January 28, 2009

Russian Orthodox Church Elects New Leader

MOSCOW – The interim leader of the Russian Orthodox Church, seen as a modernizer who could seek a historic reconciliation with the Vatican and more autonomy from the state, was overwhelmingly elected patriarch Tuesday.

Metropolitan Kirill received 508 of the 700 votes cast during an all-day church congress in Moscow's ornate Christ the Savior Cathedral, the head of the commission responsible for the election, Metropolitan Isidor, said hours after the secret ballot was over.

Kirill defeated a conservative rival, Metropolitan Kliment, who received 169 votes, Isidor said. Another 23 ballots were declared invalid,

It was the first vote for a Russian Orthodox patriarch since the fall of the officially atheist Soviet Union in 1991.

Kirill, 62, will be installed Sunday as the successor to Moscow Patriarch Alexy II, who had headed Russia's dominant church since 1990. Alexy II died Dec. 5, at age 79, after leading the church in a powerful post-Soviet revival.

The son of a priest, Kirill has headed the external relations department of the world's largest Orthodox Christian church for nearly 20 years, making him point man for ties with the Roman Catholic Church. He met with Pope Benedict XVI in December 2007.

Efforts toward a reconciliation nearly a millennium after Christianity's east-west schism have been stymied by accusations by the Russian church of Catholic missionary activity on its traditional territory and disputes over property and influence in Ukraine.

Kirill has echoed Alexy's warnings that those disagreements remain obstacles to a long-awaited meeting between pope and patriarch — the unrealized dream of the late Pope John Paul II. But he has also promoted unity with the Roman Catholic Church against the secularism and immorality he says threatens humanity.

The Vatican "rejoiced" over Kirill's election, said its spokesman, the Rev. Federico Lombardi. He said Kirill was esteemed in the Vatican and expressed hope his service would "continue to deepen our path of reciprocal understanding and collaboration for the good of humanity."

In Russia, Kirill is seen as a politically savvy figure who may seek a more muscular role for the church, which has served the state for much of its 1,000-year history. Church and state are officially separate under the post-Soviet constitution, but ties have tightened again since Vladimir Putin came to power in 2000.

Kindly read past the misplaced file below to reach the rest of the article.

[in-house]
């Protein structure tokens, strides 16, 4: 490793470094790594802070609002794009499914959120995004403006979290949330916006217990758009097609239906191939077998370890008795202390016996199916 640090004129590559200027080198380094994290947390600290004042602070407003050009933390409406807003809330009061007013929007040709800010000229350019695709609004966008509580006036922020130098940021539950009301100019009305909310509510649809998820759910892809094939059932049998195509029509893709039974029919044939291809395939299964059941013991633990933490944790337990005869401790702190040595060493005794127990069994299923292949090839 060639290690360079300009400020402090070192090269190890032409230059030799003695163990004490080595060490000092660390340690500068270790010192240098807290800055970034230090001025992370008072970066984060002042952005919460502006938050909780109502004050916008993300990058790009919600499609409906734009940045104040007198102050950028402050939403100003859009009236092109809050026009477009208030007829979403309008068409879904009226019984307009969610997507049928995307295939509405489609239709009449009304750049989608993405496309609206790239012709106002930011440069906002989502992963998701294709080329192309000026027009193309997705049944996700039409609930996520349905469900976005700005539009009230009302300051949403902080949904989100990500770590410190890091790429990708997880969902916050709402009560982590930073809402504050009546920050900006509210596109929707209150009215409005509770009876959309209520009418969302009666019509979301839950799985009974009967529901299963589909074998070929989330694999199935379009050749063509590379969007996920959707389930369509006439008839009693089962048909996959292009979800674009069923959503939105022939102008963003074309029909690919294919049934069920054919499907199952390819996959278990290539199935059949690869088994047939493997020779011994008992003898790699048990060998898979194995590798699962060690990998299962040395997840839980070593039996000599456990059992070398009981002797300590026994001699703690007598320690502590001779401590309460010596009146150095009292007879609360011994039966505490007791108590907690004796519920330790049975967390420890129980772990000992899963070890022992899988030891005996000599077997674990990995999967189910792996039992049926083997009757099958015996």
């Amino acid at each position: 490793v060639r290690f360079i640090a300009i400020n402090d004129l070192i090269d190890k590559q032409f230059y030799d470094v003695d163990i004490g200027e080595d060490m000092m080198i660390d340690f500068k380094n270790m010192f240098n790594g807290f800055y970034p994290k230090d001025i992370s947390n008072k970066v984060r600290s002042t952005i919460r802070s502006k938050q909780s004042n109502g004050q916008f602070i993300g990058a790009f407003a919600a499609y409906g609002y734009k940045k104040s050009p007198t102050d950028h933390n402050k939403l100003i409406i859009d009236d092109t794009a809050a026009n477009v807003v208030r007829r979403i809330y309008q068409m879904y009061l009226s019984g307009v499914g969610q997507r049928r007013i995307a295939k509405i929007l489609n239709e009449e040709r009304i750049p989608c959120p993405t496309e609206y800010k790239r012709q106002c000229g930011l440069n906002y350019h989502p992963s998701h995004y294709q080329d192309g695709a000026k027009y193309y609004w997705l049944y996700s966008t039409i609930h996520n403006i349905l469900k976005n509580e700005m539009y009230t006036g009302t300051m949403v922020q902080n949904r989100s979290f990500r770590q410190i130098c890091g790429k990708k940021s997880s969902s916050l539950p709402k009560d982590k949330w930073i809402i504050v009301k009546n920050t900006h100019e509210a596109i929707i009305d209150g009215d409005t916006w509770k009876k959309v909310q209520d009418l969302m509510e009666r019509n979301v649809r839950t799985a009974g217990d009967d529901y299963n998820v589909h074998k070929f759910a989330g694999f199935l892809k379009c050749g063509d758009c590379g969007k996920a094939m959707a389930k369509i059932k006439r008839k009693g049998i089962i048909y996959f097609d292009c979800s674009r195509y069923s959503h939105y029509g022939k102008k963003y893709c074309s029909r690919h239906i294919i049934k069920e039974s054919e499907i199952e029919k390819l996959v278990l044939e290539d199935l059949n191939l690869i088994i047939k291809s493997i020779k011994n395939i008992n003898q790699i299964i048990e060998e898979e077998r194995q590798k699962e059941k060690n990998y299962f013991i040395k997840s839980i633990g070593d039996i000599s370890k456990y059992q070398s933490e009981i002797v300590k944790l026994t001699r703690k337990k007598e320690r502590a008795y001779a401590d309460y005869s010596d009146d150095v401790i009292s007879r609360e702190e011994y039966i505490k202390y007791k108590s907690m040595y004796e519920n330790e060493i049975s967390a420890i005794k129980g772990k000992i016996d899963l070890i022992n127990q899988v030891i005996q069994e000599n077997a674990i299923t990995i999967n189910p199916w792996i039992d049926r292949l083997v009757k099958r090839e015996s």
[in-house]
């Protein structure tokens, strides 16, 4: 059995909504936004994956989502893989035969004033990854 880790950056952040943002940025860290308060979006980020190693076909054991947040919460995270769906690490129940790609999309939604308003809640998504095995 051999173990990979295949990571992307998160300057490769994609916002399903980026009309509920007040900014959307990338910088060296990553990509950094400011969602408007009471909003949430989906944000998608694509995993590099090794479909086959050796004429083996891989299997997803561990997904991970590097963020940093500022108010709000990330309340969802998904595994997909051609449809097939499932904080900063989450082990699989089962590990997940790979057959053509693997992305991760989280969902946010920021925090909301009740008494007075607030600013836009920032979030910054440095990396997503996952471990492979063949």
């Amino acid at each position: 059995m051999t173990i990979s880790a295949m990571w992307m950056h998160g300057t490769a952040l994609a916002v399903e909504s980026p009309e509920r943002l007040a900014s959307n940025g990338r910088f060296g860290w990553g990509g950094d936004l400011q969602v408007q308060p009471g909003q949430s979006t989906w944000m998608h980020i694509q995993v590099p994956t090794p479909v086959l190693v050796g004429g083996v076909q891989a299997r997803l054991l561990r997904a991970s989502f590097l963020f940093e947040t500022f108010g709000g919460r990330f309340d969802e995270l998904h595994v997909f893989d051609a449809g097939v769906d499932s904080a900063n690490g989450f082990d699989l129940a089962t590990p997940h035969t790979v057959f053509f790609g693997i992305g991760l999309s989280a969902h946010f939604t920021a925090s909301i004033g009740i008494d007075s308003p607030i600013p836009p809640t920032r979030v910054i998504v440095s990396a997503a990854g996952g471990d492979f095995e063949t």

Kirill will face opposition from a strong conservative movement within the church that sees him as too modern and too eager for a rapprochement with Catholics.

"He's perfectly aware of the risks he will be taking," political analyst Stanislav Belkovsky said. Regarding ties with the Vatican, Belkovsky said, "He will go for it if he feels the moment has come, but he won't fast-track it."

Kirill will be under pressure to live up to Alexy's reputation as a unifying figure.

"He is a true successor of Alexy's work. Once again he will help consolidate and unite our society," said Metropolitan Feofan, a church leader in southern Russia. "There is joy in my heart."

The Kremlin tightened its control over all aspects of life under Putin, now prime minister, and is wary of any other institution gaining too much independence. Alexy strongly supported Putin and the government; whatever Kirill's intentions, observers say a major shift in the relationship with the state is unlikely.

Some nonreligious Russians complain the church has tailored its doctrine to suit the government, which has justified Russia's retreat from Western-style democracy by saying the country has a unique history and culture.

Kirill, the best-known church figure after Alexy, was the front-runner to replace him. His chances improved after Metropolitan Filaret — one of three candidates picked by church leaders Sunday — withdrew and urged supporters to back Kirill.

After the announcement of his election, Kirill bowed and asked the clergy "to be indulgent for my weaknesses, to help me with your wise advice, to be close to me as I perform my pastoral duties — and most of all I ask you always to pray for me."

The Russian Orthodox Church counts in its congregation more than 100 million people in Russia and tens of millions elsewhere. But polls show that only about 5 percent of Russians are observant believers.

State television broadcast much of Tuesday's session live. In opening remarks, Kirill thanked President Dmitry Medvedev's administration for "warm and very benevolent greetings."

Both Putin and Medvedev called Kirill later to congratulate him


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